After graduating, you will be well qualified to seek out work within linguistic and intercultural mediation, in the growing sector of language industry and the translation profession, or to apply for further study or applied research, including our Warwick’s own PhD programme in Translation and Transcultural Studies.

General entry requirements

Minimum requirements

2:1 undergraduate degree (or equivalent) in a related subject, e.g. a single or combined Honours Undergraduate degree in Chinese, English, French, German, Italian, Spanish, or Translation Studies, or another Humanities subject.

You will need to provide proof of high-level competence in spoken and written English and in at least one of the following languages: Chinese, French, German, Italian or Spanish.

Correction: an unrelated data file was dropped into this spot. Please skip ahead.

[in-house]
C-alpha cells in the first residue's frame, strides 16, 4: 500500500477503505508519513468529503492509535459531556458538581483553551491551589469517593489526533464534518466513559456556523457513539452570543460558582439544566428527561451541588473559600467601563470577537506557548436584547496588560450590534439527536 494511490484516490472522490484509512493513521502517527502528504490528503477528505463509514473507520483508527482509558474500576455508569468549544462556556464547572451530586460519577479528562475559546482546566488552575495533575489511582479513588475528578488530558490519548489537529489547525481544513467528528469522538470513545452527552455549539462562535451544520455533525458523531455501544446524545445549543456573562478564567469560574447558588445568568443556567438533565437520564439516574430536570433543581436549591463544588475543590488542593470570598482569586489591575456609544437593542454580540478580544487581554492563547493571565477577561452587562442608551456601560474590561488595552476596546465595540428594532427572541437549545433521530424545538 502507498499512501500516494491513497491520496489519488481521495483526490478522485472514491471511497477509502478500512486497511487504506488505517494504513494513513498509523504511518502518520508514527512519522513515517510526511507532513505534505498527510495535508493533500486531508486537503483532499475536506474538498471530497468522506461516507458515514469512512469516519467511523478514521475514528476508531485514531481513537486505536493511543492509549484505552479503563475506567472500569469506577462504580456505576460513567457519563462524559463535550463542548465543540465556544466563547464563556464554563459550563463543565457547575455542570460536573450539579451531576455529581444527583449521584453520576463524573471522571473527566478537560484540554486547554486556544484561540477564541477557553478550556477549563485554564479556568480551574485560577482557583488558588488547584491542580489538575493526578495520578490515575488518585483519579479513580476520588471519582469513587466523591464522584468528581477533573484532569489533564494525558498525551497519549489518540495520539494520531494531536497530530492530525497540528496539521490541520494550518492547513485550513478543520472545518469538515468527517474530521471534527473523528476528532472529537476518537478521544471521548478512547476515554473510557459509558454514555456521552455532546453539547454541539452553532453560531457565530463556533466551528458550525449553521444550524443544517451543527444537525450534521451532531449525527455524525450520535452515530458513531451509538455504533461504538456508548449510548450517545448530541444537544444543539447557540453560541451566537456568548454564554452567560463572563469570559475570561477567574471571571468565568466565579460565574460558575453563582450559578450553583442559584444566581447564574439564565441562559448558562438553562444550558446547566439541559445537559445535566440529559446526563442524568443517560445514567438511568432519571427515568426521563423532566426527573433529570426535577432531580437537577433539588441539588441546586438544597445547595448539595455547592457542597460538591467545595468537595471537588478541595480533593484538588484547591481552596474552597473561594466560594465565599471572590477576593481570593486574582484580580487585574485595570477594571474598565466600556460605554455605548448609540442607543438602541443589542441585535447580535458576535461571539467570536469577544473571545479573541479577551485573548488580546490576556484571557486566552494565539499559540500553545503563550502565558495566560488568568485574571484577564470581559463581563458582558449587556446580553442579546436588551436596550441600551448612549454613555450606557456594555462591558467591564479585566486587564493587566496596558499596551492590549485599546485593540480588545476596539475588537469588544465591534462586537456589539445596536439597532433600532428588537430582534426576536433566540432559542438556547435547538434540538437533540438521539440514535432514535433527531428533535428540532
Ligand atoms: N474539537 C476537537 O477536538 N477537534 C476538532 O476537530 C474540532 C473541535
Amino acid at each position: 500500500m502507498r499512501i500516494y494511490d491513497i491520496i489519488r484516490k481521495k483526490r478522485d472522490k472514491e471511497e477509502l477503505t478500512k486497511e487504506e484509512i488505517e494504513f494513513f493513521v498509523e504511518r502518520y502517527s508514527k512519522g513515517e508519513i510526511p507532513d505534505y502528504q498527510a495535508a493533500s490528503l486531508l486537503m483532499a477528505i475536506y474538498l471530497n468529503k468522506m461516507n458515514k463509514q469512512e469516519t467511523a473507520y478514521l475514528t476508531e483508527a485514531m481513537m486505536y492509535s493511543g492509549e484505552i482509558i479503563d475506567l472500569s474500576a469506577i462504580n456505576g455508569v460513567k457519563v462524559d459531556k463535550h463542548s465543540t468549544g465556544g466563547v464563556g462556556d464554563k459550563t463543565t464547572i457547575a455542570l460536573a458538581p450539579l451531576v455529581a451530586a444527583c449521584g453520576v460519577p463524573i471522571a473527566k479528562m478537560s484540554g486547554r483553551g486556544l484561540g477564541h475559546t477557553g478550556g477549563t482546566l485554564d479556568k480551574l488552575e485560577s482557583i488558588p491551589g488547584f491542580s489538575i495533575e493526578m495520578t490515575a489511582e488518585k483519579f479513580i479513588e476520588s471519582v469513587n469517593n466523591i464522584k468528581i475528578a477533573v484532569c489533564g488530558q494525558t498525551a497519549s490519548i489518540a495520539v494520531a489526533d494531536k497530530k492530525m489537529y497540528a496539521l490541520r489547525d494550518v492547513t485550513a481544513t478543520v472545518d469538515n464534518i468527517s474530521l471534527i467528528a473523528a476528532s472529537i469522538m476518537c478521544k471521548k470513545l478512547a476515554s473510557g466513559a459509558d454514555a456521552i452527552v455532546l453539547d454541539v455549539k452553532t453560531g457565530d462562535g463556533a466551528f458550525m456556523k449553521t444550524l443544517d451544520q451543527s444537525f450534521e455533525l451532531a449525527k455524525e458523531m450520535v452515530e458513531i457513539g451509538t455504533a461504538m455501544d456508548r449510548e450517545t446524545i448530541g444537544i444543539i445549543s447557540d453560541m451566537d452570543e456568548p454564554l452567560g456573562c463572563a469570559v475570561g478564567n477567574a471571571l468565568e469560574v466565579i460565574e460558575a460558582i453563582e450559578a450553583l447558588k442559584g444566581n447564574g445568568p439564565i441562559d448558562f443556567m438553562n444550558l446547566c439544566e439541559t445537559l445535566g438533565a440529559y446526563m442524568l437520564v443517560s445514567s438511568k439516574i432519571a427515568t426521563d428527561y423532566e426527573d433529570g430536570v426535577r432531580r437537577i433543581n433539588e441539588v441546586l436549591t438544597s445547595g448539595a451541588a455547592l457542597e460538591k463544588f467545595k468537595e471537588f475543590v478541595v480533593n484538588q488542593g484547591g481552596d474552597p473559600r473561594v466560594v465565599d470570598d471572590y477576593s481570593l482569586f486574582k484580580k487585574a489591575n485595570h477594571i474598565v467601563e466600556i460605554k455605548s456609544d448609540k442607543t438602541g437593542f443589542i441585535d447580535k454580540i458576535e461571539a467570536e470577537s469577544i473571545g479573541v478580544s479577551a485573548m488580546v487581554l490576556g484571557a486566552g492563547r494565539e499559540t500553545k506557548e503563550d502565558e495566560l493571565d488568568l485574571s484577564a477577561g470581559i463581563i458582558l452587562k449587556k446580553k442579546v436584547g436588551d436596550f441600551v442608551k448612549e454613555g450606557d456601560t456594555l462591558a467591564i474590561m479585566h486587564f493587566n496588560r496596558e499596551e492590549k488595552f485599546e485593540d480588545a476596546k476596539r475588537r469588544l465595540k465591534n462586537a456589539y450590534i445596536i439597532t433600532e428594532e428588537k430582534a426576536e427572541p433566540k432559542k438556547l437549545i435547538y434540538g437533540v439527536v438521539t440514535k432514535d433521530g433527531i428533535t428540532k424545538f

Knowledge of a third language amongst the ones mentioned above is valued, but not required.

Language competence

You will need to indicate your level of competence in the language(s) other than English (UG degree level or equivalent to C1 in the CEFR); if formal evidence cannot be provided, you will be assessed individually by the School.

If your first language is not English, or if you have not been taught entirely in English (equivalent to a UK qualification), you will need to provide formal evidence of the following English language requirements.

English language requirements

You can find out more about our English language requirementsLink opens in a new window. This course requires the following:

  • Band B
  • IELTS overall score of 7.0, minimum component scores of two at 6.0/6.5 and the rest at 7.0 or above.

International qualifications

We welcome applications from students with other internationally recognised qualifications.

For more information, please visit the international entry requirements pageLink opens in a new window.

Additional requirements